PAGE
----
The problem of time

The film “Clockwise” was a good example of  what can happen when we become obsessed with time. In this case Brian Stimpson ( John Cleese), the headmaster of Thomas Tompion Comprehensive School has  to travel to an annual Headmasters’ Conference. Having been habitually late and disorganised as a young man, Stimpson has grown up to become famously punctual, and his school runs “like clockwork”.

The school has bells that have to ring to the precise second.The pupils have to arrive at class on time and being late or overrunning is considered a sin punishable by public humiliation.

Now this may be considered  a funny film with a gifted comic actor and therefore ignored on that basis but I feel that it raises a number of problems about schools and in particular secondary schools.

Having spent the first five and a half years of my teaching  career inside secondary schools I then went and spent the next twenty five in the Primary sector. I have recently been spending a lot more of my time going into a local secondary school and the other day attended a conference on Assessment For Learning at a Girl’s Grammar School.

It occurred to me that the thing that both schools had in common was a summoning of the masses by bells. “The bells, the bells” as Quasimodo would so famously say (or Charles Laughton at least so brilliantly portraying the Hunchback of Notre Dam).

They are loud, they cut all conversation dead and they ar,  like the summoning of the faithful to prayer, meant to have an effect. They mean that it is time to move and go through noisy corridors maybe half way across a huge school in order to have the next lesson and await the end according to the timekeeper and his bells!

Now we know that this process is a leftover from an industrial age when everything was run like clockwork. School was a preparation for many for the factories. But this is no longer the case. I wonder therefore about this whole problem of time in schools.

Even in primary schools we work towards a breaktime.. for the children to “let off steam” as I have often heard it referred to. They then spend about an hour outside in the often freezing cold and run around and create huge problems for the midday assistants and then there is the inevitable discussion with the harassed teacher just after lunch about the numerous problems that came from the children filling the empty void of lunchtime with various problems which seem to vary each day.

Now I wonder how this all fits in to the way that we ideally like to study and learn. When we go home and get on the computer we do not say at seven O’ clock in the evening “of the bell has rung so I must stop now and go somewhere else!”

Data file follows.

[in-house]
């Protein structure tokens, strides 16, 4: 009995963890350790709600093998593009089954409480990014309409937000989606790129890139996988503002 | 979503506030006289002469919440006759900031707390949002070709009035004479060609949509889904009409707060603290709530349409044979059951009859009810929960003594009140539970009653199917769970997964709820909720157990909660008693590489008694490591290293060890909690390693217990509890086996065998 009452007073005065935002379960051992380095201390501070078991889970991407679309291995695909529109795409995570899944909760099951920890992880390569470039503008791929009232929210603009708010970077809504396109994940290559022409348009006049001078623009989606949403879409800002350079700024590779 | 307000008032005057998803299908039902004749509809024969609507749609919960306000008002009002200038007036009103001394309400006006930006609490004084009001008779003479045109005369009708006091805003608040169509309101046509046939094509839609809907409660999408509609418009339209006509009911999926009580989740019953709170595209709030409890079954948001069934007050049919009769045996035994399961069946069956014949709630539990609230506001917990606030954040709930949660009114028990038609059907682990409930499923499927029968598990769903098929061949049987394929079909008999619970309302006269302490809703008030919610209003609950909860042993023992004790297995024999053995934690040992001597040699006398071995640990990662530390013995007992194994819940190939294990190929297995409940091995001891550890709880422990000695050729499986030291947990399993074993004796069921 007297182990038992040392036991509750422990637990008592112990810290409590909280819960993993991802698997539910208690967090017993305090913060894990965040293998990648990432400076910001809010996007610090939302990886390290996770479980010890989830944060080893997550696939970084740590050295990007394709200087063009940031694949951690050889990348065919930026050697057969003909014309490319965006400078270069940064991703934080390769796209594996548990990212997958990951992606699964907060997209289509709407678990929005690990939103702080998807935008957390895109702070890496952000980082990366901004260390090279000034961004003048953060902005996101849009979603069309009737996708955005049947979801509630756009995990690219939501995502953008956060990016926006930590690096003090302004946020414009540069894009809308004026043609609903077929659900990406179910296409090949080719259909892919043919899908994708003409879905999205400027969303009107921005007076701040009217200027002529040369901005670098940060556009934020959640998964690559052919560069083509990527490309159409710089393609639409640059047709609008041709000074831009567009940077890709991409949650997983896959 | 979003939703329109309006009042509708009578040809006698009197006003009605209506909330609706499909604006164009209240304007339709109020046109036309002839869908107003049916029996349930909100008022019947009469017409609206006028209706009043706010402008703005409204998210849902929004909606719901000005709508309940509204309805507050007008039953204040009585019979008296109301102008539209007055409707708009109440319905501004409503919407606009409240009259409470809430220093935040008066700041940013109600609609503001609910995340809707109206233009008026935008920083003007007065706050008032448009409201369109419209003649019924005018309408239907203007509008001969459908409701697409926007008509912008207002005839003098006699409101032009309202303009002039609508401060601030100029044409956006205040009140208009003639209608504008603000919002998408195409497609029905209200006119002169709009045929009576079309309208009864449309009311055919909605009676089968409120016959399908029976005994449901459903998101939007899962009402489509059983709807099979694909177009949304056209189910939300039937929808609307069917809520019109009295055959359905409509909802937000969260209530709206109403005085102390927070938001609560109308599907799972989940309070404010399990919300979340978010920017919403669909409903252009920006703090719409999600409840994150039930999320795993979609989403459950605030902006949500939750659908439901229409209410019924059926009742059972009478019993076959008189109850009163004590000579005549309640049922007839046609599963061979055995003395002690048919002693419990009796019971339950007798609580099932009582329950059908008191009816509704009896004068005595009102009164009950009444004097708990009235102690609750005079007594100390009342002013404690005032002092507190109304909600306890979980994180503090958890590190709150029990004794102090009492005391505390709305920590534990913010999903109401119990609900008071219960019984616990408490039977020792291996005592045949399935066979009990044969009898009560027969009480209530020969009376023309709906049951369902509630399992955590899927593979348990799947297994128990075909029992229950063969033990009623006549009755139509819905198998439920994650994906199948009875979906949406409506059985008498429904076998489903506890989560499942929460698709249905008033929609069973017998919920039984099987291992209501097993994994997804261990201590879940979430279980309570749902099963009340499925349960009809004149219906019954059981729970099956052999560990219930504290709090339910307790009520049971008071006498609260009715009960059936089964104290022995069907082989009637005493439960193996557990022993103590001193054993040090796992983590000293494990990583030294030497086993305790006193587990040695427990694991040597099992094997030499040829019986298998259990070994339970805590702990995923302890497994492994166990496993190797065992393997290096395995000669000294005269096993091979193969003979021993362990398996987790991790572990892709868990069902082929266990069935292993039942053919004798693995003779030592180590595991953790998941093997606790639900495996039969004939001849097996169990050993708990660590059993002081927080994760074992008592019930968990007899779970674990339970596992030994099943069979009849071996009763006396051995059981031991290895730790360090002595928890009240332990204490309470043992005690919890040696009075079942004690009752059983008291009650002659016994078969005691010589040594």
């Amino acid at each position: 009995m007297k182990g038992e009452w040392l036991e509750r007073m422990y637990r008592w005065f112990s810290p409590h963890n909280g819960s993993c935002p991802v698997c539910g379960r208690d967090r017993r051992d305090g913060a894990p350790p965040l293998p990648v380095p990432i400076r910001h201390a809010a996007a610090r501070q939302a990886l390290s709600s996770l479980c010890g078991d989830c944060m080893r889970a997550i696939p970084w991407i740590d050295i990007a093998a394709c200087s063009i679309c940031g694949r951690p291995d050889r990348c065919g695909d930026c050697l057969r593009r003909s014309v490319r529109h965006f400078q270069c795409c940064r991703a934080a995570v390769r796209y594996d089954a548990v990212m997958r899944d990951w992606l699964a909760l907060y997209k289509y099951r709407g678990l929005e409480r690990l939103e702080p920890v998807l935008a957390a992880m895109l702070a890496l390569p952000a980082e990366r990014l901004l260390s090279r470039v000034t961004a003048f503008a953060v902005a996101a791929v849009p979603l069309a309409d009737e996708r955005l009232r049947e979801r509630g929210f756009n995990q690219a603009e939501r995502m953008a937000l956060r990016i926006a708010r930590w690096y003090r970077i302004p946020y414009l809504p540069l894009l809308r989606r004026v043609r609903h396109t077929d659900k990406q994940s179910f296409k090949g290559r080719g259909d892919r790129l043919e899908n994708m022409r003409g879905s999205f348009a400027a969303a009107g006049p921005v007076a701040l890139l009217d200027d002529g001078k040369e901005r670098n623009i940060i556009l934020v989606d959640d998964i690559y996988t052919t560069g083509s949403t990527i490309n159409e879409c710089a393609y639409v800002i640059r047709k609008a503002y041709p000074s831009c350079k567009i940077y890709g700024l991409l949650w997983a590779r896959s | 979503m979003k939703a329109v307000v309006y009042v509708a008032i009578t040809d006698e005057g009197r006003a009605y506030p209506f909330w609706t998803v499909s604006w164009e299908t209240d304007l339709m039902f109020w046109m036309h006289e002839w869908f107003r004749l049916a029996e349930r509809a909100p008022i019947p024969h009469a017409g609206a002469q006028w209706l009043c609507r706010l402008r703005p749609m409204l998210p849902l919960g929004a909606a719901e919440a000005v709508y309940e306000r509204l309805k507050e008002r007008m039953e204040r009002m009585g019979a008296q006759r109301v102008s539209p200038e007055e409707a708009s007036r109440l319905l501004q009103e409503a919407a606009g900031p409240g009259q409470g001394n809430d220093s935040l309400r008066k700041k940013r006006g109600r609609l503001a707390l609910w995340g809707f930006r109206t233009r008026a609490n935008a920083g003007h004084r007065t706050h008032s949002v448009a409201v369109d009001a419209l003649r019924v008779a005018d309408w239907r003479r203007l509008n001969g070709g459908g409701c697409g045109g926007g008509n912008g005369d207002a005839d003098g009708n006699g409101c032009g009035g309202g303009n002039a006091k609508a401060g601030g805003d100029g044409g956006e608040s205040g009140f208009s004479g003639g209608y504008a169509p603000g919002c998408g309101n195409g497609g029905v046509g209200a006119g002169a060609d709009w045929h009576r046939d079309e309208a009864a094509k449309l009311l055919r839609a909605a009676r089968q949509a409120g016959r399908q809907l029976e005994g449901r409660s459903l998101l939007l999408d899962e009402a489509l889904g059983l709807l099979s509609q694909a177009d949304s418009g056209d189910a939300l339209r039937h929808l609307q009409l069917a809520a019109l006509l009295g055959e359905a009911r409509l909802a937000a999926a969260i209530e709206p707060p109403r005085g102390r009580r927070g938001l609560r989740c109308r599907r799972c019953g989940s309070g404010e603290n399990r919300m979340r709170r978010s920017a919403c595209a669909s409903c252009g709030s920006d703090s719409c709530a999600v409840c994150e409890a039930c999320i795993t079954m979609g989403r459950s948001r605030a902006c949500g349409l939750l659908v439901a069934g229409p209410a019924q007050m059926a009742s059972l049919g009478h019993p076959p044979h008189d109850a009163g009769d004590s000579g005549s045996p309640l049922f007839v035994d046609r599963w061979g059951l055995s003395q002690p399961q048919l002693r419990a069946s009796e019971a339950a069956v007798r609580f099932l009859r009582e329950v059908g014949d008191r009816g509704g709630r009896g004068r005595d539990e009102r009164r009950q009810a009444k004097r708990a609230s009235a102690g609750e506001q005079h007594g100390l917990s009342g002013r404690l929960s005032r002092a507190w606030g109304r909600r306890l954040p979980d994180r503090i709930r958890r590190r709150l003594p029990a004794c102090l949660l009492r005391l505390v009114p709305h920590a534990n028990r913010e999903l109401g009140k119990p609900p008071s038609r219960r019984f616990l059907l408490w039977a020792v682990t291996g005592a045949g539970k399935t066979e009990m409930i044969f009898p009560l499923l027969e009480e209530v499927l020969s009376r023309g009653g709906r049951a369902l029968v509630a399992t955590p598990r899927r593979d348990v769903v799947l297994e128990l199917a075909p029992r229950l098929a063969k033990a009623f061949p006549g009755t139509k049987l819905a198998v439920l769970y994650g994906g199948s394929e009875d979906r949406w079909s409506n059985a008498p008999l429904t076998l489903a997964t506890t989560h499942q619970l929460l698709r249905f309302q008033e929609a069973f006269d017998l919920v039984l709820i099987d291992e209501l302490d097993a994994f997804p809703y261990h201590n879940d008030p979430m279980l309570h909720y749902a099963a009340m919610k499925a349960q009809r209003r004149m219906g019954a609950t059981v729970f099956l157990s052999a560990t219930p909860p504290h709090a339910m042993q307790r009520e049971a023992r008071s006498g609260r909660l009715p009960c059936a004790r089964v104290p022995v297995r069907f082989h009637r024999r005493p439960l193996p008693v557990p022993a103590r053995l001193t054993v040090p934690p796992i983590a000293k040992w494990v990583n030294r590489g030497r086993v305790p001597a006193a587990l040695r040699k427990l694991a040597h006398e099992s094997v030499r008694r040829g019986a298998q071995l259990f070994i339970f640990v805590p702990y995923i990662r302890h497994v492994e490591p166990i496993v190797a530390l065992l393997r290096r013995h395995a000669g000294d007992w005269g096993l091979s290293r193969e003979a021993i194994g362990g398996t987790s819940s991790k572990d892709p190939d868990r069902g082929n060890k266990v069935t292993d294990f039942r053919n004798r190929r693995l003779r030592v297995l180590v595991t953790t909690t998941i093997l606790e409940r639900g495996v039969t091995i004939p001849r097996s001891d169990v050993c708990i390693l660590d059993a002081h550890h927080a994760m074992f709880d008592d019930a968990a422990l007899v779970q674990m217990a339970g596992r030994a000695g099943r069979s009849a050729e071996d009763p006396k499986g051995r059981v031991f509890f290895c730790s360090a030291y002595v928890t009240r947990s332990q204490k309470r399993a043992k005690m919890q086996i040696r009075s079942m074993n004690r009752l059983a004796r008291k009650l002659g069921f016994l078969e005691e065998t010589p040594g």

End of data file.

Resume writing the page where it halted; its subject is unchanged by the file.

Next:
We laugh at this idea and yet we expect our children to do this… because it has always been thus.

I was reading an excellent interview recently where the brilliant young school architect Trung Le interviewed Professor Stephen Heppell. The interview concentrated for much of its time on the subject of school design for the 21st century. Heppell stated that there are a number of schools that have been designed to create space and free movement. There is a mixing of age-groups and the space is used for purposes of use and learning not as the next cell for the prisoners to shuffle along to. There are no bells! This is because they realise that  immersion in a task takes time and that when you are deeply involved with some study you need to have the time to finish it and explore it.

I just wonder about people like Leonardo Da Vinci and whether they would have output anything worthwhile if there was a time and motion requirement on everything they did. Surely we need to stop the bells and leave them silent. We need to rethink they way we structure the school day so that it allows learning to happen in the time that is required and not some preset time that is so much loved by the timetable creator. We need to stop children going into classes based on the accident of the month and year of their birth and we need to realise that collaboration and co-operation are more important than artificially created classes and forms and the best choices about who to collaborate with and co-operate with are made by the children themselves.

This blog took me some time. I enjoyed writing it (I always enjoy writing my blogs). I may have felt somewhat concerned if I had been stopped in mid-flow by the sound of a bell and told that I had to go elsewhere.

I rest my case.


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